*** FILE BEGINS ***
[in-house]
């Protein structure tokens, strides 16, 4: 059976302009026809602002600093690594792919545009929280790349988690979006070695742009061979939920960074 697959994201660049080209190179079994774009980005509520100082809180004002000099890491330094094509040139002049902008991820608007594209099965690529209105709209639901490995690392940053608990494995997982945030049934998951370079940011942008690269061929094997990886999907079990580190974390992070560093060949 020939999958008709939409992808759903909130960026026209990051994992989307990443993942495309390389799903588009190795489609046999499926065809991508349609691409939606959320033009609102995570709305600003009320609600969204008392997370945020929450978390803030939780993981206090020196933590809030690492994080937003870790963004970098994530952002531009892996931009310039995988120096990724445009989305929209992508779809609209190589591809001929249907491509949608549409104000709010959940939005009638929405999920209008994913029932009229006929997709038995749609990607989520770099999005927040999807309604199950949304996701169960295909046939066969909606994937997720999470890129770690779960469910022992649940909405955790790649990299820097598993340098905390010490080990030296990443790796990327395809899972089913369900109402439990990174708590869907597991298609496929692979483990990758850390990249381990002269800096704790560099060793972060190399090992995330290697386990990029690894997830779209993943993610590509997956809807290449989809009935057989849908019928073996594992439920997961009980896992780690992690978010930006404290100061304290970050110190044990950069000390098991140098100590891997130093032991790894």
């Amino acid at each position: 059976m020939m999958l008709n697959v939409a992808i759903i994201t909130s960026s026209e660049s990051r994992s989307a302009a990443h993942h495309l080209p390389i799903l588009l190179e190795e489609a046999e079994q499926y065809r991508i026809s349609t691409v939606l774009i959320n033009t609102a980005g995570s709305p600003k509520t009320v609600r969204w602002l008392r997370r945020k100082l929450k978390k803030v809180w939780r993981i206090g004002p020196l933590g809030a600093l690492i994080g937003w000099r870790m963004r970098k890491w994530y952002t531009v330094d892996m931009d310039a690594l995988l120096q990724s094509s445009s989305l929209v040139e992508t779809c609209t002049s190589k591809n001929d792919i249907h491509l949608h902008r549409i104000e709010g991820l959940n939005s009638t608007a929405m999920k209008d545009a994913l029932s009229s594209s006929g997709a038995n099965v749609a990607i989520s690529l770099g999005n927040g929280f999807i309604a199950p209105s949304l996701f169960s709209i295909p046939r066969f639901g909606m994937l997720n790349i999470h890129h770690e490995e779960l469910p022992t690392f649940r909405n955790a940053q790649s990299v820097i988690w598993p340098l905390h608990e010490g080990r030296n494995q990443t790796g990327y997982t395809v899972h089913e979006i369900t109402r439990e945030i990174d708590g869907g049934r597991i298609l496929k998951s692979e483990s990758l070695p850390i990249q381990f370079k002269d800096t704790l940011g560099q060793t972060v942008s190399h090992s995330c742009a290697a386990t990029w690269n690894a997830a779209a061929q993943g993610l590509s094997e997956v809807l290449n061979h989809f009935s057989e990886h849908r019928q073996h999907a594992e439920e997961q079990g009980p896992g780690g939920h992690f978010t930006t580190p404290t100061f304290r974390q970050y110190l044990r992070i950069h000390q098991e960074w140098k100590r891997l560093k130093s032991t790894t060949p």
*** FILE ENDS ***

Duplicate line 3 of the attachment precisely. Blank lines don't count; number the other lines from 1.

């Amino acid at each position: 059976m020939m999958l008709n697959v939409a992808i759903i994201t909130s960026s026209e660049s990051r994992s989307a302009a990443h993942h495309l080209p390389i799903l588009l190179e190795e489609a046999e079994q499926y065809r991508i026809s349609t691409v939606l774009i959320n033009t609102a980005g995570s709305p600003k509520t009320v609600r969204w602002l008392r997370r945020k100082l929450k978390k803030v809180w939780r993981i206090g004002p020196l933590g809030a600093l690492i994080g937003w000099r870790m963004r970098k890491w994530y952002t531009v330094d892996m931009d310039a690594l995988l120096q990724s094509s445009s989305l929209v040139e992508t779809c609209t002049s190589k591809n001929d792919i249907h491509l949608h902008r549409i104000e709010g991820l959940n939005s009638t608007a929405m999920k209008d545009a994913l029932s009229s594209s006929g997709a038995n099965v749609a990607i989520s690529l770099g999005n927040g929280f999807i309604a199950p209105s949304l996701f169960s709209i295909p046939r066969f639901g909606m994937l997720n790349i999470h890129h770690e490995e779960l469910p022992t690392f649940r909405n955790a940053q790649s990299v820097i988690w598993p340098l905390h608990e010490g080990r030296n494995q990443t790796g990327y997982t395809v899972h089913e979006i369900t109402r439990e945030i990174d708590g869907g049934r597991i298609l496929k998951s692979e483990s990758l070695p850390i990249q381990f370079k002269d800096t704790l940011g560099q060793t972060v942008s190399h090992s995330c742009a290697a386990t990029w690269n690894a997830a779209a061929q993943g993610l590509s094997e997956v809807l290449n061979h989809f009935s057989e990886h849908r019928q073996h999907a594992e439920e997961q079990g009980p896992g780690g939920h992690f978010t930006t580190p404290t100061f304290r974390q970050y110190l044990r992070i950069h000390q098991e960074w140098k100590r891997l560093k130093s032991t790894t060949p």